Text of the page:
Donning a rain coat and shorts adorned with green sequins, Shy Lennox, backed up by his frequent producer captain pizza, opened his EP release show at Flora with “Afterblunts,” the single that put him on the map with almost 300,000 streams on Spotify. The crowd swayed and sang along to the familiar tune.
The Sept. 7 show celebrated the release of “Audition,” Lennox’s aptly named debut EP. It features the known and loved “Afterblunts,” as well as five all-new tracks.
Lennox treated the crowd to the first new song of the night, “Hennything” featuring backup vocals from Alivia Lassiter. It needed no time to grow on the crowd; the track’s lo-fi keys and Lennox’s low, slurred delivery had everyone in the dark, sweaty room on their feet.
The first half of the set featured more familiar tunes like “Blue Velvet” and new, unheard tracks like “Tuesday,” which Lennox said he wrote when he was 16 years old.
After these tracks, captain pizza retired to the crowd and a band featuring bass, drums, keyboard and saxophone set up to treat the crowd to more new music.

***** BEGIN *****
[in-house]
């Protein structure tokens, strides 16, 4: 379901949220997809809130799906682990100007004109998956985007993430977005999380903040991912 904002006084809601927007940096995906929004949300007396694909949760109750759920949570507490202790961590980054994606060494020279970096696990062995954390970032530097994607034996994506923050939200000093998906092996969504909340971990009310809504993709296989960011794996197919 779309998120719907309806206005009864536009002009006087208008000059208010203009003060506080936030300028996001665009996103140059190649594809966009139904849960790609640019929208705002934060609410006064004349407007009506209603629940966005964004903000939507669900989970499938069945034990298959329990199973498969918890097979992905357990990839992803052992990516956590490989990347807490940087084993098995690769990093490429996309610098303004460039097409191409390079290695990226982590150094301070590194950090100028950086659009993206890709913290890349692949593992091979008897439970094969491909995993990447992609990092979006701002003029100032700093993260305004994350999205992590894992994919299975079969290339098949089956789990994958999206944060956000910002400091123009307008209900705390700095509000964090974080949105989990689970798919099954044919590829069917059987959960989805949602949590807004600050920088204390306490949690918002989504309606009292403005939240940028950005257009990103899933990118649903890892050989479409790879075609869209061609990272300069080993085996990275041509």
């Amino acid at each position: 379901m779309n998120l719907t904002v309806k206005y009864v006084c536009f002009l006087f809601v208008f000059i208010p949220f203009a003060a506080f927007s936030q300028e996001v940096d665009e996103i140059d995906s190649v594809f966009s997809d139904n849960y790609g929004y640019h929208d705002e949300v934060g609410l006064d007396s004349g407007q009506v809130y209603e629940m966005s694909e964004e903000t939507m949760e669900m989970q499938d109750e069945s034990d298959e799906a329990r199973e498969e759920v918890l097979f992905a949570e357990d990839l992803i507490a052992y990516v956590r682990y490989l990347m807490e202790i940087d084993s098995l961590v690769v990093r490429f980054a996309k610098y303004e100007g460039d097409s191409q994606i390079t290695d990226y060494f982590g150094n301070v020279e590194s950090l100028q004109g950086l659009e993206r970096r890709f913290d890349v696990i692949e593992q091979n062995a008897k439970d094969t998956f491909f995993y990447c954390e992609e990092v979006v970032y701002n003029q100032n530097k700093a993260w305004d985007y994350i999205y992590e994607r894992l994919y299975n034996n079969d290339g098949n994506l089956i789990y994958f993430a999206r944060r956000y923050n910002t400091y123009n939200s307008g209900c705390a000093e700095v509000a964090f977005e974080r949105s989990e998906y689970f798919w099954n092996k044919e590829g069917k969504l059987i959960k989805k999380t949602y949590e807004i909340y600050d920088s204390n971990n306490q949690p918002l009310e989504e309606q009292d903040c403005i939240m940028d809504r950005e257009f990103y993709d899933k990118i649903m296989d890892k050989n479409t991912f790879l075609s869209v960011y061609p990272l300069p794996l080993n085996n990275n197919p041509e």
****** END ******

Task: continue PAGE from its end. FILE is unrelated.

The band opened with “Better Man,” the EP’s closer. The live performance was a bit more dynamic than the studio version, with a more organic feel thanks to the driving drums and rumbling bass.
Many of the songs Lennox played with the band were extended versions that allowed for solos and gave the crowd time to pick up on the lyrics so they could sing along. Lennox made sure to share the spotlight, as he introduced all the musicians backing him and gave them a few bars to solo.
After a moment of silence for the late Mac Miller, Lennox and the band capped off the night with a track that did not make the final cut for the EP. Lennox, over gorgeous soaring piano chords, crooned about the all-too-familiar act of “scrolling through your timeline.” The commonality of the heartbreak in the song paired with the uber-emotional performance created an energy of solidarity that swept over everyone in attendance and made for more than a few leaky eyes.
“Audition” is a slow, dreamy, cloudy EP that is sensual and passionate in most places, and sadly retrospective — even angry — in others. It doesn’t necessarily aim to reinvent rhythm and blues, but it doesn’t follow the formulas that a lot of popular R&B does. It’s a debut anyone would be proud to have their name on.
As the final chord of the night died slowly, Lennox departed with a statement: “I’m Shy Lennox and I’m just getting started.”
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